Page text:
Wednesday, September 29, 2010

It's sort of funny. When I first set out working on trying to piece together some of the radio memories from my youth and early career, my focus was entirely on about a dozen people or events.

I changed that about 4 or 5 months ago to try to catalog all the names, stations, faces and places concerning radio and radio personalities. The data bases that I am aware of don't list the comings and goings of people I listened to or in some cases worked with. So I decided to create one myself.

I started at 1970 and am currently up to September, 1977. I will go until the CJ folded and the internet has a search-able way to find the info on the internet. Once I have all that, I'll go back and do the 60's.

So what have I learned?

1) Until 1976 or 77 the Dispatch did very little coverage. Cynthia Robbins would write an article or two periodically in the early mid 70's, but it wasn't until Bud Wilkenson was hired that they wrote on a mostly daily basis.

2) The Citizen Journal did a pretty good job for some stations, but didn't always capture all the information. Examples? Jim Lohse becoming program director of WTVN in 1968, Keith Curtis replacing and then leaving about a year later Lohse on the air and Dave Parr replacing Curtis. While I have that information from memory and other sources, the paper didn't mark those events. Or WCOL, WVKO and WMNI didn't get much coverage, while WTVN, WBNS and WRFD did.

3) There was no article when WNCI dropped "The Young Sound" for progressive rock. I'm guessing it happened about the same time that WRFD went country, which was the first of the year in 1970, but can't find a sure change date. WNCI was a pioneer in this area for that kind of change.

4) Radio station WBBY had a decent amount of coverage when they first came on the air, but sort of fell off the cliff after that. A lot of memorable personalities came and went from that station and nothing was noted. For example, Scott Stevens, Rick Seiler, Jay Wayne, Bob Smith and Chris Ward. Joe Gallagher was never mentioned. Diane Townsley got some early mentions, but nothing ever mentioned when she left or where she went.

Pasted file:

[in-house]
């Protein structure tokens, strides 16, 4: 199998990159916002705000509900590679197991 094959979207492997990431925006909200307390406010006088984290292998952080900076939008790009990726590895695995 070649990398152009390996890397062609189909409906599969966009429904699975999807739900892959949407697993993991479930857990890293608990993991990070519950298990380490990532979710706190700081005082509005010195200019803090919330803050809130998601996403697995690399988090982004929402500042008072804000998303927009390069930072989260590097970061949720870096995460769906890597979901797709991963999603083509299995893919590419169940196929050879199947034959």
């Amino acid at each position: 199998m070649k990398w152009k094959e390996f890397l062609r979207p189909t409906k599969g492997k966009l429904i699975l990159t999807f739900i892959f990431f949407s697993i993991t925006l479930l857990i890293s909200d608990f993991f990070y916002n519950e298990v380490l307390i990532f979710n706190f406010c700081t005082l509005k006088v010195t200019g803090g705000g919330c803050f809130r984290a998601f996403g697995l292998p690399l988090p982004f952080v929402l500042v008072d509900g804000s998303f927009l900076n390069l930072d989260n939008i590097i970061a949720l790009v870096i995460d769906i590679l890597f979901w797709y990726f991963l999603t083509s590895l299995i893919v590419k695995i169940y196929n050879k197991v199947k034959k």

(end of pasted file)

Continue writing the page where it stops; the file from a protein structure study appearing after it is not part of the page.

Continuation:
5) My interest was higher in the late 60's and early 70's time frame. That was more of my coming of age days. As I work in the later 70's, it just doesn't seem as interesting. I'll have to think about why.


Tuesday, September 21, 2010

The Power of Advertising

The little block advertisement to the left supplied wagging tongues in Columbus with a lot to chatter about as well as had many Capital City announcers wondering if they were on the chopping block.

The ad appeared in Billboard Magazine on September 13, 1975.

DJ chatter about the ad gave Citizen Journal Radio-TV editor David Drake enough ammo to write a column a week or so later about the ad with denials from all area program directors that they had placed it.

I'm not sure if anyone ever owned up to the advertisement. As my review of the comings and goings or radio hosts continues, maybe I'll find the article that links the ad to the smoking gun radio station.

Tuesday, September 14, 2010

John & Bill

One of the more popular morning shows in the late 60's and through the late 70's was anchored by radio host John Fraim with news provided by Bill Patterson. Photos from a 1974 newspaper advertisement campaign.

Thursday, September 2, 2010

The Beginning of the Best Buckeye Coverage

Starting with the 1973 football season, Ohio State contractually had just one station to anchor statewide coverage of home games. The prior year, at least 6 local stations described the grid iron coverage to listeners.